By Dirk Hoffman
Published January 8, 2024
Eleven faculty members with a variety of clinical and research experience — representing 8 medical school departments — have joined the Jacobs School of Medicine and Biomedical Sciences over the past several months.
Foulis also earned a certificate in the Jacobs Educator Excellence Program.
He completed a fellowship in orthopaedic foot and ankle surgery at the University of Pennsylvania.
Freeland completed a residency in orthopaedic surgery at the Philadelphia College of Osteopathic Medicine. He also completed an internship at Delaware County Memorial Hospital in Drexel Hill, Pennsylvania.
Freeland earned his doctor of osteopathic medicine degree from the Philadelphia College of Osteopathic Medicine.
Her lab uses multidisciplinary approaches including functional genomics, genetics, biochemistry, and bioinformatics to study new pathways encoded in gut bacteria and phages.
The overarching goal in the lab is to advance the fundamental knowledge of molecular mechanisms underlying host-microbe-phage interactions to help better understand and predict the composition and functions of microbial communities under constant selections from microbial, host and environmental factors.
Huang comes to the Jacobs School from Lawrence Berkeley National Laboratory where she worked in the group of Adam Arkin, PhD, as an Astellas Pharma awardee of the Life Sciences Research Foundation postdoctoral fellowship.
The laboratory is a U.S Department of Energy Office of Science national laboratory managed by the University of California. There, she developed a novel high-throughput functional genomic approach to study gut bacteria.
Huang earned her doctoral degree in chemical biology from Harvard University. Her thesis work uncovered a new radical enzyme responsible for anaerobic amino acid metabolism.
Huang grew up in Canada and completed her Bachelor of Science degree in biochemistry at McGill University in Montreal, Quebec, Canada.
His research has focused on the in vivo physiology of bacterial pathogens and how they obtain nutrients from the host.
Hunter has a particular interest in mucus-microbe interactions, and manipulating those interactions to shape our microbiota in many disease contexts (cystic fibrosis, chronic sinusitis, periodontal disease, and GI complications including colorectal cancer).
He was awarded a Canadian Cystic Fibrosis Foundation postdoctoral fellowship for studies at the Massachusetts Institute of Technology and was named a HHMI postdoctoral scholar at the California Institute of Technology.
His graduate work focused on the microbial adaptation to their growth environments, their role in metal redox transformations, and their broader impacts on global elemental cycling.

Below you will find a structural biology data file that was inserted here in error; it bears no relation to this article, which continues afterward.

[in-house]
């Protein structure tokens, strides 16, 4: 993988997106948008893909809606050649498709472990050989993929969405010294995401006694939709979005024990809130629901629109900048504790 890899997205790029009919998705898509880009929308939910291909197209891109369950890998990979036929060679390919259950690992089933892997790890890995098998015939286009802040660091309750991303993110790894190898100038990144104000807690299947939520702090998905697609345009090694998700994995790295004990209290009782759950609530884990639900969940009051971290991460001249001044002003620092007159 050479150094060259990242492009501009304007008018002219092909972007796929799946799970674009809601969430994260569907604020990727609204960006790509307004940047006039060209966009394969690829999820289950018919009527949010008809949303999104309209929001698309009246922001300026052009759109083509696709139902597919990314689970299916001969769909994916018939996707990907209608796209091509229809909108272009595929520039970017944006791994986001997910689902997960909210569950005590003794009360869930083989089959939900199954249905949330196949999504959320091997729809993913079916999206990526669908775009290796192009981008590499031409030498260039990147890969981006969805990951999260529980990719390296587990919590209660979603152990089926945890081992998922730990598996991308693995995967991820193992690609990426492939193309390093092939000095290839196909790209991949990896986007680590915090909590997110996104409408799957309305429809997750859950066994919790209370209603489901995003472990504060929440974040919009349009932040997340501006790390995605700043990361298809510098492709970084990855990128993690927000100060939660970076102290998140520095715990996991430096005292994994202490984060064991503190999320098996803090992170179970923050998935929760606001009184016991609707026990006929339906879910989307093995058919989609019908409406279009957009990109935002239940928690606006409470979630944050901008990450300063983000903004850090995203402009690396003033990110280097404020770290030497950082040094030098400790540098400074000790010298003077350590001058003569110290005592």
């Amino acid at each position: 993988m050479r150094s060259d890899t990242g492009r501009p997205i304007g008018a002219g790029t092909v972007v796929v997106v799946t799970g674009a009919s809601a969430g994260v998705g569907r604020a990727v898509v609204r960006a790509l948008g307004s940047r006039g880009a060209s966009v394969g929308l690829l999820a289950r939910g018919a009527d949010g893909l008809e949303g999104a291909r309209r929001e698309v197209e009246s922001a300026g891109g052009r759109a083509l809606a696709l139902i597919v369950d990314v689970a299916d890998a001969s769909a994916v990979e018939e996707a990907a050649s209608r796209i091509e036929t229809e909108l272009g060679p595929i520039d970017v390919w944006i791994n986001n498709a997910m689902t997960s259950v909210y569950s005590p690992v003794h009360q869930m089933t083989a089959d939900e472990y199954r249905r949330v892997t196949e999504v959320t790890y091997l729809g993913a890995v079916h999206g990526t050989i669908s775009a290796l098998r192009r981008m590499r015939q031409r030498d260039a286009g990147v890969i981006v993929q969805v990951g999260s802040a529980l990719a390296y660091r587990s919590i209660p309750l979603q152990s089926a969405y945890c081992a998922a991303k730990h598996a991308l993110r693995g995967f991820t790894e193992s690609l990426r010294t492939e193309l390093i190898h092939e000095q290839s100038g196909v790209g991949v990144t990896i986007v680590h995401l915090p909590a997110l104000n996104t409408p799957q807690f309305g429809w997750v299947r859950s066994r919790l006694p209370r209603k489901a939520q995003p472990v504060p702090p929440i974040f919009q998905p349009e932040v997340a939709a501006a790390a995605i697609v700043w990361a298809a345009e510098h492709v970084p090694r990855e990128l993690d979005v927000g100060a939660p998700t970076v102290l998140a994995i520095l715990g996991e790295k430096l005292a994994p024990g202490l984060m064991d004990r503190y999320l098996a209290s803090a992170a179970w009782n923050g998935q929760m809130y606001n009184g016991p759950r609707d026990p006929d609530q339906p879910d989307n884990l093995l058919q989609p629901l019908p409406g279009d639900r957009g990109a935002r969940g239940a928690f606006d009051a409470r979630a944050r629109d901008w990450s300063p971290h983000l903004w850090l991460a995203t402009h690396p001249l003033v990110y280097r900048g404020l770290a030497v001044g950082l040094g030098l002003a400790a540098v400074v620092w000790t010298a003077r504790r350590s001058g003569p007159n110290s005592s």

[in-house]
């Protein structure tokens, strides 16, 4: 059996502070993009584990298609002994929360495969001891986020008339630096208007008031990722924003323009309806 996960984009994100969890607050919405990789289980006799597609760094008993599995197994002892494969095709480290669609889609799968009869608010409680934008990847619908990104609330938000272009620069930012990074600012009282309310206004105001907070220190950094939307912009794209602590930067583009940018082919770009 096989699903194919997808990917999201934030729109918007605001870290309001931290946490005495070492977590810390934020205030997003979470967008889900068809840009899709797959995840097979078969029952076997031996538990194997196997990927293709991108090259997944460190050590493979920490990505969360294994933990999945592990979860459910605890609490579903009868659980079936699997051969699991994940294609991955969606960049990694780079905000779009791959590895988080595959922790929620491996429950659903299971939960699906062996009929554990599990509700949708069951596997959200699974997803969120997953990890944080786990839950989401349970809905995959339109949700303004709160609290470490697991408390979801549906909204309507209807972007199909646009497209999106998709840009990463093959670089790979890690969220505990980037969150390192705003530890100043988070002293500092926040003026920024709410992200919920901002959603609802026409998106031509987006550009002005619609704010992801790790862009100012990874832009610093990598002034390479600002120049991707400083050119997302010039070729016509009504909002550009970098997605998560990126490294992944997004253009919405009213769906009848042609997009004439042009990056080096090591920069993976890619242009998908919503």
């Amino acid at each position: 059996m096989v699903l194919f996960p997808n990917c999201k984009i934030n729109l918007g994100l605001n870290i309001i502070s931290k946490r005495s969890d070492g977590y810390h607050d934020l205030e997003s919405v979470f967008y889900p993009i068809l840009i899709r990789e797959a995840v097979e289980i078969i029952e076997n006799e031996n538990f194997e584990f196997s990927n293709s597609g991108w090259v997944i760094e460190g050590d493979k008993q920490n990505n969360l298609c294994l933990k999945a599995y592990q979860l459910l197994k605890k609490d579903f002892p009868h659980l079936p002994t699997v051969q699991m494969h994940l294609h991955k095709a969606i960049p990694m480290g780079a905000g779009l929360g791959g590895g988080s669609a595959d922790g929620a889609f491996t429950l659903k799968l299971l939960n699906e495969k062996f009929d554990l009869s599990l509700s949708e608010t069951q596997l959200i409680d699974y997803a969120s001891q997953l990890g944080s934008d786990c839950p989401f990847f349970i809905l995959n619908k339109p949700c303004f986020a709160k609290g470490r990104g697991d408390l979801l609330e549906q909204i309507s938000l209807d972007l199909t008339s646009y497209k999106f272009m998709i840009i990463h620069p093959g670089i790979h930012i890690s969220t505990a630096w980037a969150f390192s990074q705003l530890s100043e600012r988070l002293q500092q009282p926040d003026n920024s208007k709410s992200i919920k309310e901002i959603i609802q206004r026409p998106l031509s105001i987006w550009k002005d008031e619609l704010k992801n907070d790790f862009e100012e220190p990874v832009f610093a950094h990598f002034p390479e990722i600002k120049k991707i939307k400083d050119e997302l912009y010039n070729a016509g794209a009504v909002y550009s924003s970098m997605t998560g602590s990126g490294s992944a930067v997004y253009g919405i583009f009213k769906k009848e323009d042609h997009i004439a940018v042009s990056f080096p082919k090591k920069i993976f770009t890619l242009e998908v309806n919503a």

After receiving his Bachelor of Science degree from the University of Guelph in Canada, Hunter went on to pursue postbaccalaureate research at NASA’s Jet Propulsion Laboratory prior to earning his doctoral degree in microbiology at the University of Guelph.
Her research lab focuses on the mechanisms of chronic pain and opioid signaling using in vitro and in vivo methods.
A major priority of her research program is the development of novel therapeutics to treat pain and opioid-induced tolerance and withdrawal.
Klein’s previous research training covered the fields of rodent behavior, metabolomics, spinal cord electrophysiology, cation imaging, histology, immunofluorescence, live-cell imaging, rodent and non-human primate nerve fiber recordings, compound action potential electrophysiology and human psychophysics.
She completed a postdoctoral fellowship at Johns Hopkins University.
Klein earned her doctoral degree in molecular cellular and integrative physiology at the University of California Davis.
His lab’s research focus in on uncovering the underlying molecular mechanisms governing cell polarity.
Lombardo completed a postdoctoral fellowship at Cornell University.
He earned his doctoral degree in molecular physiology and biophysics from the University of Vermont.
He is the trauma medical director at Oishei Children’s Hospital, an ACS-verified Level 1 Pediatric Trauma Center; he is also the pediatric ICU surgical director and the pediatric surgery representative of the Vascular Anomalies Center.
Nordin is board certified in general surgery, surgical critical care, and board eligible in pediatric surgery.
His clinical and research interests include pediatric trauma, pediatric burns, pediatric and neonatal critical care including ECMO, minimally invasive surgery and neonatal surgery.
Nordin completed a pediatric surgery fellowship at Children’s Hospital of Michigan in Detroit and a pediatric surgery research fellowship at Oishei Children’s Hospital.
He completed his general surgery residency training at the Jacobs School of Medicine and Biomedical Sciences. Midway through residency, he completed a two-year fellowship in pediatric surgical critical care and pediatric surgery quality improvement research at Nationwide Children’s Hospital in Columbus, Ohio.
Nordin earned his medical degree from the Baylor College of Medicine in Houston, Texas.
The long-term mission of his research is to understand the molecular, cellular and circuit mechanisms underlying higher order cognitive processes.
Ultimately, his lab aims to identify therapeutic strategies to alleviate disease phenotypes.
He completed a postdoctoral fellowship as a McGovern Fellow at the Broad Institute of Massachusetts Institute of Technology (MIT) and Harvard.
Roy earned his doctoral degree in neuroscience from MIT.
The biographical information in the faculty profiles of the following new hires was incomplete at the time of publication: